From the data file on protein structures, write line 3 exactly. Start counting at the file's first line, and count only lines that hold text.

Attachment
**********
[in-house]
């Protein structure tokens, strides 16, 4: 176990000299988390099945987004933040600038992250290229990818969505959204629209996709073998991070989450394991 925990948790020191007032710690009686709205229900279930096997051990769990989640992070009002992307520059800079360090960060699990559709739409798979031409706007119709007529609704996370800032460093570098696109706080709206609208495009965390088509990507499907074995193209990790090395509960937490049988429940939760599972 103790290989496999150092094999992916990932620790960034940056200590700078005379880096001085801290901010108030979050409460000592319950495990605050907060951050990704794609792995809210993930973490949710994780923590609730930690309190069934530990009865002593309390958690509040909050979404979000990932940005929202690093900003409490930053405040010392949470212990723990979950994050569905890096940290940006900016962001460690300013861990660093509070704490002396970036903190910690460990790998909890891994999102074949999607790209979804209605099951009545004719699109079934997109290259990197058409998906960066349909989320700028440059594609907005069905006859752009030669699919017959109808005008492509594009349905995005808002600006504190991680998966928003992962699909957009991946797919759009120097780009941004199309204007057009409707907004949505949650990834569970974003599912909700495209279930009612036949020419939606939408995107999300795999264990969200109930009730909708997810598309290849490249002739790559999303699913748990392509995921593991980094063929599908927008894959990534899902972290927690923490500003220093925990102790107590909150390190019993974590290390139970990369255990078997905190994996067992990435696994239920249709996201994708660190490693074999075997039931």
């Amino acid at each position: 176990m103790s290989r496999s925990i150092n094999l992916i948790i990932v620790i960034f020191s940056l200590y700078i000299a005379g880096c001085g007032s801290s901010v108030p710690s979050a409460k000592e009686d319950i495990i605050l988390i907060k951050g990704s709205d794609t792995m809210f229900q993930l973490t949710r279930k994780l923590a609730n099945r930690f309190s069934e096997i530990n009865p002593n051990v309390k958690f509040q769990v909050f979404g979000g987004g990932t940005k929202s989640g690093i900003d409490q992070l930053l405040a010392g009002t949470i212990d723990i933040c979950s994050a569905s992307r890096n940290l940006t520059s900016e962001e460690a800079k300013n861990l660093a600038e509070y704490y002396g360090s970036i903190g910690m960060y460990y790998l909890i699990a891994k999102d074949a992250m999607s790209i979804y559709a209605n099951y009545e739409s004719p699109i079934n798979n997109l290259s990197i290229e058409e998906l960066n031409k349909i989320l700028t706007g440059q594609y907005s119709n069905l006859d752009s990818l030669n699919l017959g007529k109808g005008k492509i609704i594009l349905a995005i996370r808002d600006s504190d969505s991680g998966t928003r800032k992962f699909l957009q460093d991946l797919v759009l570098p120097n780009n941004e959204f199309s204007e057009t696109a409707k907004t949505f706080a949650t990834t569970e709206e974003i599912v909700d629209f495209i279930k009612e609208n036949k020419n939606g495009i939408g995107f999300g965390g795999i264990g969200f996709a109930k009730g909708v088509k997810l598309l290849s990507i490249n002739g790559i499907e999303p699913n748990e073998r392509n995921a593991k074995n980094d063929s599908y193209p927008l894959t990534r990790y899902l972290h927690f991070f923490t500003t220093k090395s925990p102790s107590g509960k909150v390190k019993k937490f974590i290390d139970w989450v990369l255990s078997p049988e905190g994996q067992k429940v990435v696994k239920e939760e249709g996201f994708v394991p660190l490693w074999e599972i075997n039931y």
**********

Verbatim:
């Amino acid at each position: 176990m103790s290989r496999s925990i150092n094999l992916i948790i990932v620790i960034f020191s940056l200590y700078i000299a005379g880096c001085g007032s801290s901010v108030p710690s979050a409460k000592e009686d319950i495990i605050l988390i907060k951050g990704s709205d794609t792995m809210f229900q993930l973490t949710r279930k994780l923590a609730n099945r930690f309190s069934e096997i530990n009865p002593n051990v309390k958690f509040q769990v909050f979404g979000g987004g990932t940005k929202s989640g690093i900003d409490q992070l930053l405040a010392g009002t949470i212990d723990i933040c979950s994050a569905s992307r890096n940290l940006t520059s900016e962001e460690a800079k300013n861990l660093a600038e509070y704490y002396g360090s970036i903190g910690m960060y460990y790998l909890i699990a891994k999102d074949a992250m999607s790209i979804y559709a209605n099951y009545e739409s004719p699109i079934n798979n997109l290259s990197i290229e058409e998906l960066n031409k349909i989320l700028t706007g440059q594609y907005s119709n069905l006859d752009s990818l030669n699919l017959g007529k109808g005008k492509i609704i594009l349905a995005i996370r808002d600006s504190d969505s991680g998966t928003r800032k992962f699909l957009q460093d991946l797919v759009l570098p120097n780009n941004e959204f199309s204007e057009t696109a409707k907004t949505f706080a949650t990834t569970e709206e974003i599912v909700d629209f495209i279930k009612e609208n036949k020419n939606g495009i939408g995107f999300g965390g795999i264990g969200f996709a109930k009730g909708v088509k997810l598309l290849s990507i490249n002739g790559i499907e999303p699913n748990e073998r392509n995921a593991k074995n980094d063929s599908y193209p927008l894959t990534r990790y899902l972290h927690f991070f923490t500003t220093k090395s925990p102790s107590g509960k909150v390190k019993k937490f974590i290390d139970w989450v990369l255990s078997p049988e905190g994996q067992k429940v990435v696994k239920e939760e249709g996201f994708v394991p660190l490693w074999e599972i075997n039931y």